Rear-Facing Car Seats

Children Should Ride Rear-Facing as Long as Possible


  • Check the labels on your car seat for height and weight limits, installation instructions, manufacturer dates and model numbers.
  • The longer you keep your child rear-facing the safer they will be.
  • The American Academy of Pediatrics recommends that parents keep their toddler rear-facing as long as possible, until they reach the highest weight or height allowed by the car seat manufacturer.
  • Most convertible seats have limits that will permit children to ride rear-facing for 2 years or longer.
  • Never put your rear-facing car seat in the front passenger seat of a vehicle with airbags.

When selecting a car seat ask yourself these questions:

  • Does the car seat fit your child correctly?
  • Is the car seat easy for you to use?
  • Does the car seat fit your car?
  • Can you install the car seat correctly every time?


  • Use the car seat until your child reaches the top height or weight allowed by the manufacturer.
  • Remember to check out the height and weight allowed by the manufacturer.

Car Seat Recommendations

Location and Direction of Your Car Seat in the Vehicle

  • Never put your rear-facing car seat in the front passenger seat of a vehicle with airbags.

  • The back seat is safest.

Installing a Car Seat

  • Read your child’s safety seat instructions or view installation online at your manufacturer’s website. This will help you know the right way to use and install your car seat.
  • Contact a certified Child Passenger Safety (CPS) technician near you.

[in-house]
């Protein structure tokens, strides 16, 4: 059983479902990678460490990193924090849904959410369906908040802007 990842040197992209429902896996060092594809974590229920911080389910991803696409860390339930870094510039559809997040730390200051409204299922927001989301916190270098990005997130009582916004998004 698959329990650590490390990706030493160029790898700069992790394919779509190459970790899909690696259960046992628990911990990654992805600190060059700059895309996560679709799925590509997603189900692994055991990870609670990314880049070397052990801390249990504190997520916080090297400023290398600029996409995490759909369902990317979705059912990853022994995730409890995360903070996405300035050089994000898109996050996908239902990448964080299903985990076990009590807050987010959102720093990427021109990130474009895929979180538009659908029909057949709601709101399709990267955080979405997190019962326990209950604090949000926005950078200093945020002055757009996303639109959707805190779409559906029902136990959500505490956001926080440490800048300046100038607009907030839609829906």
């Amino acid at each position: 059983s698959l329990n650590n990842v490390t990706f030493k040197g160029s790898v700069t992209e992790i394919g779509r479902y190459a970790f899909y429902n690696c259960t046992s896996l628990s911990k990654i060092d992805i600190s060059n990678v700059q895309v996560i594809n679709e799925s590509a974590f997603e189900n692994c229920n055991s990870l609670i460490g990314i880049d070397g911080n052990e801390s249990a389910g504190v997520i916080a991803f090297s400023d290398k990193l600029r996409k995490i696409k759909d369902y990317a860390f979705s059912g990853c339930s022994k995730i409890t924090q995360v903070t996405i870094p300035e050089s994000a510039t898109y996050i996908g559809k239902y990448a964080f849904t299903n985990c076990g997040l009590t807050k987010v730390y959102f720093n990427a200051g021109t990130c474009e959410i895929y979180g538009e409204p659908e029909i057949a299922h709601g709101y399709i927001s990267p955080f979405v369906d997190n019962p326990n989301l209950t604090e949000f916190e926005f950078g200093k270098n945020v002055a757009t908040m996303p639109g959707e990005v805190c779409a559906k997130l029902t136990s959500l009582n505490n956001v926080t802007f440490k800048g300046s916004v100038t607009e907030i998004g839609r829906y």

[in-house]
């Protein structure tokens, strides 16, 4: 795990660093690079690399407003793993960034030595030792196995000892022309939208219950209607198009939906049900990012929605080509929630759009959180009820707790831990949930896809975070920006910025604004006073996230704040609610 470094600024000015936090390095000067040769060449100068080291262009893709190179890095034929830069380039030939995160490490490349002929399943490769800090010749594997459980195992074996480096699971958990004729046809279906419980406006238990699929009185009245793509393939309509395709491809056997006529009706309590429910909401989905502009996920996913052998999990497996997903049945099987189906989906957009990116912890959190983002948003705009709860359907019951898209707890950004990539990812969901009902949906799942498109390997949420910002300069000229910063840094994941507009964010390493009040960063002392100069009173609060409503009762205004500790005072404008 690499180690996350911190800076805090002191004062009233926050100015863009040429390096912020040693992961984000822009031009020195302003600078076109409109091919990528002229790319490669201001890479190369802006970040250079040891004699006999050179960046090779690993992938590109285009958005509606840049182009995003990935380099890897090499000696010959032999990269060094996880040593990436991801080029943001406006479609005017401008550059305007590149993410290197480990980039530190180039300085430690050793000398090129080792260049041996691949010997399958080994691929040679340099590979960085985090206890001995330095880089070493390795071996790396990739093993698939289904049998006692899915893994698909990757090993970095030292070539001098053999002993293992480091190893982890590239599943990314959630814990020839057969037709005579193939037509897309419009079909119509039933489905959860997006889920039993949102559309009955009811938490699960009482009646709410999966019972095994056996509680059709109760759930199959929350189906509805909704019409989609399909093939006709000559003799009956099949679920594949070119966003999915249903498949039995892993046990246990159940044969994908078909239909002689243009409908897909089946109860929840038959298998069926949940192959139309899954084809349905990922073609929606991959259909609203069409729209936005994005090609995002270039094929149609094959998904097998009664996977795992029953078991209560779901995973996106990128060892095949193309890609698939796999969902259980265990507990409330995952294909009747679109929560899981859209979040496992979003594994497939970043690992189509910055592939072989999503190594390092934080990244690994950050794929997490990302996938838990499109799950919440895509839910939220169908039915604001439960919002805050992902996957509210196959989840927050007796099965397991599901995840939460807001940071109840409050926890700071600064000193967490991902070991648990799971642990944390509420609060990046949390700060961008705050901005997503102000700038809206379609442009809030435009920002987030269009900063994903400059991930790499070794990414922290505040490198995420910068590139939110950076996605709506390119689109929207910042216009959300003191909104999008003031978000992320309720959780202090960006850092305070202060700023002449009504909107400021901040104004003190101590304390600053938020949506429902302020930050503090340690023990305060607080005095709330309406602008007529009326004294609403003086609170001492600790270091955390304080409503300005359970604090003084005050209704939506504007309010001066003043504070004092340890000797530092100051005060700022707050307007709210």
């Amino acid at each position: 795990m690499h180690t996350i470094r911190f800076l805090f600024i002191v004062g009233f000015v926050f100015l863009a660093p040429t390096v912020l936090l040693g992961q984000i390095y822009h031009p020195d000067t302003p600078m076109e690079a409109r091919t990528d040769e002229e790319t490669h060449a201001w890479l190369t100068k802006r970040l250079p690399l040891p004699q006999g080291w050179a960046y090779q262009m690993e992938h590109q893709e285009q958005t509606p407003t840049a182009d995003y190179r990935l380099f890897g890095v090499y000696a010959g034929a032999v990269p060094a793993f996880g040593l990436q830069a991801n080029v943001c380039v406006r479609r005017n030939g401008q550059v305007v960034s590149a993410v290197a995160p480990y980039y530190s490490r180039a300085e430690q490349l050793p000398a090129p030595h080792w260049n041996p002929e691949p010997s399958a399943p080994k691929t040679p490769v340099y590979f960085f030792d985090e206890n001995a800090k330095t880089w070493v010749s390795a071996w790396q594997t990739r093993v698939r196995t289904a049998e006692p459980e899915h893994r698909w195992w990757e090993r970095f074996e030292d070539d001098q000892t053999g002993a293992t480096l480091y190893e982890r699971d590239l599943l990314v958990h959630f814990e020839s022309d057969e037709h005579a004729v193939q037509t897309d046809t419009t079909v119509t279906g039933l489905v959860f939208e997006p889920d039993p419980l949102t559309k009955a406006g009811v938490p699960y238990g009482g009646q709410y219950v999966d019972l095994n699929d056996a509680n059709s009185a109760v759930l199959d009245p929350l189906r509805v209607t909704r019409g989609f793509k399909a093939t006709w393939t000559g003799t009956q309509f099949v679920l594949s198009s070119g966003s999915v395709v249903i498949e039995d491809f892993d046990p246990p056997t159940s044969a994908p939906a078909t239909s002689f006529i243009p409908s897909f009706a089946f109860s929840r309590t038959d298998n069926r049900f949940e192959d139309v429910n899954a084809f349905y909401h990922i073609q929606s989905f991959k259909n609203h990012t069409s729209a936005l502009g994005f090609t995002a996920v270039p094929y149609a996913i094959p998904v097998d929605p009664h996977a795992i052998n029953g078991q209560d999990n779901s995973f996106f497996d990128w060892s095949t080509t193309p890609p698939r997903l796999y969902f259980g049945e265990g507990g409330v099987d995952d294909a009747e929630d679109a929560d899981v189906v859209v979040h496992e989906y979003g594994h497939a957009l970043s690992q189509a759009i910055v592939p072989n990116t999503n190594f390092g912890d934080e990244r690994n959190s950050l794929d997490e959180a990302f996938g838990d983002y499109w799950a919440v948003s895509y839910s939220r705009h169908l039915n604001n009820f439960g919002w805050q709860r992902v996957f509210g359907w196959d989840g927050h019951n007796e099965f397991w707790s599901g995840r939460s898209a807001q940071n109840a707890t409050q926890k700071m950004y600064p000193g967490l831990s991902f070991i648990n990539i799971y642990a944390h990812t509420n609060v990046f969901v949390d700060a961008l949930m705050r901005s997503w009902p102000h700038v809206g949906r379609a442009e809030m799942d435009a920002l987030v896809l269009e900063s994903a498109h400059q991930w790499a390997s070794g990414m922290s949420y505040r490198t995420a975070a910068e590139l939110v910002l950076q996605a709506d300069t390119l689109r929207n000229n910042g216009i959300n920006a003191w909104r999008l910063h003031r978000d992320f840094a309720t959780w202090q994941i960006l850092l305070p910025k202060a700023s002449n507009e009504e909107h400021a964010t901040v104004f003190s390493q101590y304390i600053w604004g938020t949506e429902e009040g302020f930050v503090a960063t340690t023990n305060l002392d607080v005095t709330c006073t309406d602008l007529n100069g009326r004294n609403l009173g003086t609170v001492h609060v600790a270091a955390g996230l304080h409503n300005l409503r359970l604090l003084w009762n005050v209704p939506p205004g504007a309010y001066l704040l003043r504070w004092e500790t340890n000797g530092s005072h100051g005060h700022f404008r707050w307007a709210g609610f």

• Recline the rear-facing car seat to a 30- to 45- degree angle to avoid stress to your infant’s neck and back and to keep his head from falling forward. If an infant’s head falls forward, it could prevent him from breathing.
  • Convertible car seats have two seat belt paths (rear-facing and forward-facing).
    • Make sure you choose the correct belt path. Reference your car seat instructions.
  • Choose either a seat belt or lower anchors. Never use both at the same time.
  • Install the car seat tightly.
    • Once installed, the seat should not move at the belt path more than 1 inch from side to side or back to front.
  • Lower Anchors and Tethers for Children (LATCH) is a system used to install car seats in a vehicle. Refer to your vehicle owner’s manual to see if LATCH is available in your car.
  • If choosing LATCH, check your vehicle owner’s manual for the seating positions in your car that can use the LATCH system.
  • In LATCH use, both the car seat and the vehicle must have LATCH parts that work together.

Securing Your Child

  • Adjust the harness straps.
  • Rear-facing: at or below your child’s shoulder level.
  • Forward-facing: at or above your child’s shoulder level.
  • When buckling your child, keep the chest clip at armpit level.
  • The harness straps should be tight enough that you cannot pinch the webbing together vertically.